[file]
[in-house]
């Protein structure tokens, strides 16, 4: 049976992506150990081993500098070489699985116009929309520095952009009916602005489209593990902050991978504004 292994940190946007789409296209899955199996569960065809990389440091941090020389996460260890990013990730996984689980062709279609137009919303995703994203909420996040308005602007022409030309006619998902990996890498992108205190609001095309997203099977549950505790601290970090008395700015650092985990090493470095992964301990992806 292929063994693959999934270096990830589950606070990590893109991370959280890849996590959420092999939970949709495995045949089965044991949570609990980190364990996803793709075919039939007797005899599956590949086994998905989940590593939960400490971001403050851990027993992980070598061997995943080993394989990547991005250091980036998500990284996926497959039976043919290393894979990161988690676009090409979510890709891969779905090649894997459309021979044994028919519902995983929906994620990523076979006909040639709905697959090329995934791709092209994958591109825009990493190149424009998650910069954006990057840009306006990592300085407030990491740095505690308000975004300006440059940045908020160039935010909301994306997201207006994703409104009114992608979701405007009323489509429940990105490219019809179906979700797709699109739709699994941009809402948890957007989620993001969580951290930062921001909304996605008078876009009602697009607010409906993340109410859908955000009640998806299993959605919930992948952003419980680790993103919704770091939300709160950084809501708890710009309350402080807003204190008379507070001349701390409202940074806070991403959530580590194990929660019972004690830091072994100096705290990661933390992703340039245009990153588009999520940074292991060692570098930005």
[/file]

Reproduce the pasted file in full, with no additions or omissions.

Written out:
[in-house]
């Protein structure tokens, strides 16, 4: 049976992506150990081993500098070489699985116009929309520095952009009916602005489209593990902050991978504004 292994940190946007789409296209899955199996569960065809990389440091941090020389996460260890990013990730996984689980062709279609137009919303995703994203909420996040308005602007022409030309006619998902990996890498992108205190609001095309997203099977549950505790601290970090008395700015650092985990090493470095992964301990992806 292929063994693959999934270096990830589950606070990590893109991370959280890849996590959420092999939970949709495995045949089965044991949570609990980190364990996803793709075919039939007797005899599956590949086994998905989940590593939960400490971001403050851990027993992980070598061997995943080993394989990547991005250091980036998500990284996926497959039976043919290393894979990161988690676009090409979510890709891969779905090649894997459309021979044994028919519902995983929906994620990523076979006909040639709905697959090329995934791709092209994958591109825009990493190149424009998650910069954006990057840009306006990592300085407030990491740095505690308000975004300006440059940045908020160039935010909301994306997201207006994703409104009114992608979701405007009323489509429940990105490219019809179906979700797709699109739709699994941009809402948890957007989620993001969580951290930062921001909304996605008078876009009602697009607010409906993340109410859908955000009640998806299993959605919930992948952003419980680790993103919704770091939300709160950084809501708890710009309350402080807003204190008379507070001349701390409202940074806070991403959530580590194990929660019972004690830091072994100096705290990661933390992703340039245009990153588009999520940074292991060692570098930005």